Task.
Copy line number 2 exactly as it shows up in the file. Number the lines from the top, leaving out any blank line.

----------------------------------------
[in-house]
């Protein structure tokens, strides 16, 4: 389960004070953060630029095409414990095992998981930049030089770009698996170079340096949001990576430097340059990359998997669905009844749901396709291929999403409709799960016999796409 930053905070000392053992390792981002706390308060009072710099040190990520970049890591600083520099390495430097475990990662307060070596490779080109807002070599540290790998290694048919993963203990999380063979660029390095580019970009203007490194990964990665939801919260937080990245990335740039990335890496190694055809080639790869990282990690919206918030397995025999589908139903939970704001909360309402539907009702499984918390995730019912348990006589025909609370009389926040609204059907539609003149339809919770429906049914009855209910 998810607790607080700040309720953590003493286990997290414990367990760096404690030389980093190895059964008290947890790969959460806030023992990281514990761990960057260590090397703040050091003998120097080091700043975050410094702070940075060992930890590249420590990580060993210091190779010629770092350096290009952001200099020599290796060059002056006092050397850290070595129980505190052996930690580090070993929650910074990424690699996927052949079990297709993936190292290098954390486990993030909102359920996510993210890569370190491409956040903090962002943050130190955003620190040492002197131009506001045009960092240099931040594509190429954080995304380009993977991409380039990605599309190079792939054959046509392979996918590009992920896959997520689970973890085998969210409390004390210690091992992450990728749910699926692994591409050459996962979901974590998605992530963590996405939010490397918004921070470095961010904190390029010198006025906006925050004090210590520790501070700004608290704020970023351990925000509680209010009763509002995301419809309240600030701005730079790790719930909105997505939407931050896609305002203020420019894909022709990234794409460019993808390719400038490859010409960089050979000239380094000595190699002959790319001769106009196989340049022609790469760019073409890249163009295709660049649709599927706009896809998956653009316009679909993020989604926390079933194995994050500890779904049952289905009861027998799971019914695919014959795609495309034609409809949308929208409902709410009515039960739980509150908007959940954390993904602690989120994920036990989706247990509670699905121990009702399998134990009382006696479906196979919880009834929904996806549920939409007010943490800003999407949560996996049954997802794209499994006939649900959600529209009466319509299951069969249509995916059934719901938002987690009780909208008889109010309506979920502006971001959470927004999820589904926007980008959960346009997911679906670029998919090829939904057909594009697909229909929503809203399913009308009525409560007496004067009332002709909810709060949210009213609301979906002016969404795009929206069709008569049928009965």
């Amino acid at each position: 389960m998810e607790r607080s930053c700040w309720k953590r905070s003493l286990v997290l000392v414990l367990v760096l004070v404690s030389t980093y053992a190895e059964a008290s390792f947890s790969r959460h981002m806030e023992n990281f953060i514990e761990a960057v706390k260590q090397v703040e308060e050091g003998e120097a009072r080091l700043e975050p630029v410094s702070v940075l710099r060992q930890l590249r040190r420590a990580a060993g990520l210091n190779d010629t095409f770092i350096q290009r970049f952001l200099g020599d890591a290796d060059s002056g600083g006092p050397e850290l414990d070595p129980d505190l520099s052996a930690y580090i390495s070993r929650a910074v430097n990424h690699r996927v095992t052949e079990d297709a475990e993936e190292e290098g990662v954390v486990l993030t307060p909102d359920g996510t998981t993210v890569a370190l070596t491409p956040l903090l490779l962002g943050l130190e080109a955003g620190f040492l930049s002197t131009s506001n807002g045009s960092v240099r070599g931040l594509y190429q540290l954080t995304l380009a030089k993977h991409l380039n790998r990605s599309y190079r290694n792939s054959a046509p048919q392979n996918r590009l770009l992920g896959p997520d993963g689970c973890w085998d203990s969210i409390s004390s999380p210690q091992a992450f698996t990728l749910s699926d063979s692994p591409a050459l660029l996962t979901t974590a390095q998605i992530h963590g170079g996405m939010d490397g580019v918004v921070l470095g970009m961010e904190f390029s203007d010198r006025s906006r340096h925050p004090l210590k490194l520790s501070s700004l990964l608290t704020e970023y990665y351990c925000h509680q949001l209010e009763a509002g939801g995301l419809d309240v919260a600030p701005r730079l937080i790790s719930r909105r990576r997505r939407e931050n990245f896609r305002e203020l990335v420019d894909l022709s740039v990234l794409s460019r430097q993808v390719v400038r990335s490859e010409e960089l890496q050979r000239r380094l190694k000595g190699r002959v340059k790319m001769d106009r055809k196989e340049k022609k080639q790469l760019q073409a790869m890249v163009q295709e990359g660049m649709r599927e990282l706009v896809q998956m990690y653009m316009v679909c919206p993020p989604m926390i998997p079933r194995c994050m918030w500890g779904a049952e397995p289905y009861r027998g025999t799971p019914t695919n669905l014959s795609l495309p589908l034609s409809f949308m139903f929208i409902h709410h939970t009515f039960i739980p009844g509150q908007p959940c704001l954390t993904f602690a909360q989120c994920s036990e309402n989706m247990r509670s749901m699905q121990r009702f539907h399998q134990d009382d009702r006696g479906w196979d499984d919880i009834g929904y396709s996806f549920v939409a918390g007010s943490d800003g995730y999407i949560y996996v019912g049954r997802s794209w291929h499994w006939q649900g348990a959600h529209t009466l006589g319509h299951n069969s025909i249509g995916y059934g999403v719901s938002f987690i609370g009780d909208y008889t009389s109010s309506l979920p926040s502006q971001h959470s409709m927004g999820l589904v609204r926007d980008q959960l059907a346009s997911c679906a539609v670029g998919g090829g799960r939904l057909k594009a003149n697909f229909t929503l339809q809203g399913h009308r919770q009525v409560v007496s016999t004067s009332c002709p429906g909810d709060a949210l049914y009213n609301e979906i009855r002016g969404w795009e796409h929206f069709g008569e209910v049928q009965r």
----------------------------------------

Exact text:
């Protein structure tokens, strides 16, 4: 389960004070953060630029095409414990095992998981930049030089770009698996170079340096949001990576430097340059990359998997669905009844749901396709291929999403409709799960016999796409 930053905070000392053992390792981002706390308060009072710099040190990520970049890591600083520099390495430097475990990662307060070596490779080109807002070599540290790998290694048919993963203990999380063979660029390095580019970009203007490194990964990665939801919260937080990245990335740039990335890496190694055809080639790869990282990690919206918030397995025999589908139903939970704001909360309402539907009702499984918390995730019912348990006589025909609370009389926040609204059907539609003149339809919770429906049914009855209910 998810607790607080700040309720953590003493286990997290414990367990760096404690030389980093190895059964008290947890790969959460806030023992990281514990761990960057260590090397703040050091003998120097080091700043975050410094702070940075060992930890590249420590990580060993210091190779010629770092350096290009952001200099020599290796060059002056006092050397850290070595129980505190052996930690580090070993929650910074990424690699996927052949079990297709993936190292290098954390486990993030909102359920996510993210890569370190491409956040903090962002943050130190955003620190040492002197131009506001045009960092240099931040594509190429954080995304380009993977991409380039990605599309190079792939054959046509392979996918590009992920896959997520689970973890085998969210409390004390210690091992992450990728749910699926692994591409050459996962979901974590998605992530963590996405939010490397918004921070470095961010904190390029010198006025906006925050004090210590520790501070700004608290704020970023351990925000509680209010009763509002995301419809309240600030701005730079790790719930909105997505939407931050896609305002203020420019894909022709990234794409460019993808390719400038490859010409960089050979000239380094000595190699002959790319001769106009196989340049022609790469760019073409890249163009295709660049649709599927706009896809998956653009316009679909993020989604926390079933194995994050500890779904049952289905009861027998799971019914695919014959795609495309034609409809949308929208409902709410009515039960739980509150908007959940954390993904602690989120994920036990989706247990509670699905121990009702399998134990009382006696479906196979919880009834929904996806549920939409007010943490800003999407949560996996049954997802794209499994006939649900959600529209009466319509299951069969249509995916059934719901938002987690009780909208008889109010309506979920502006971001959470927004999820589904926007980008959960346009997911679906670029998919090829939904057909594009697909229909929503809203399913009308009525409560007496004067009332002709909810709060949210009213609301979906002016969404795009929206069709008569049928009965």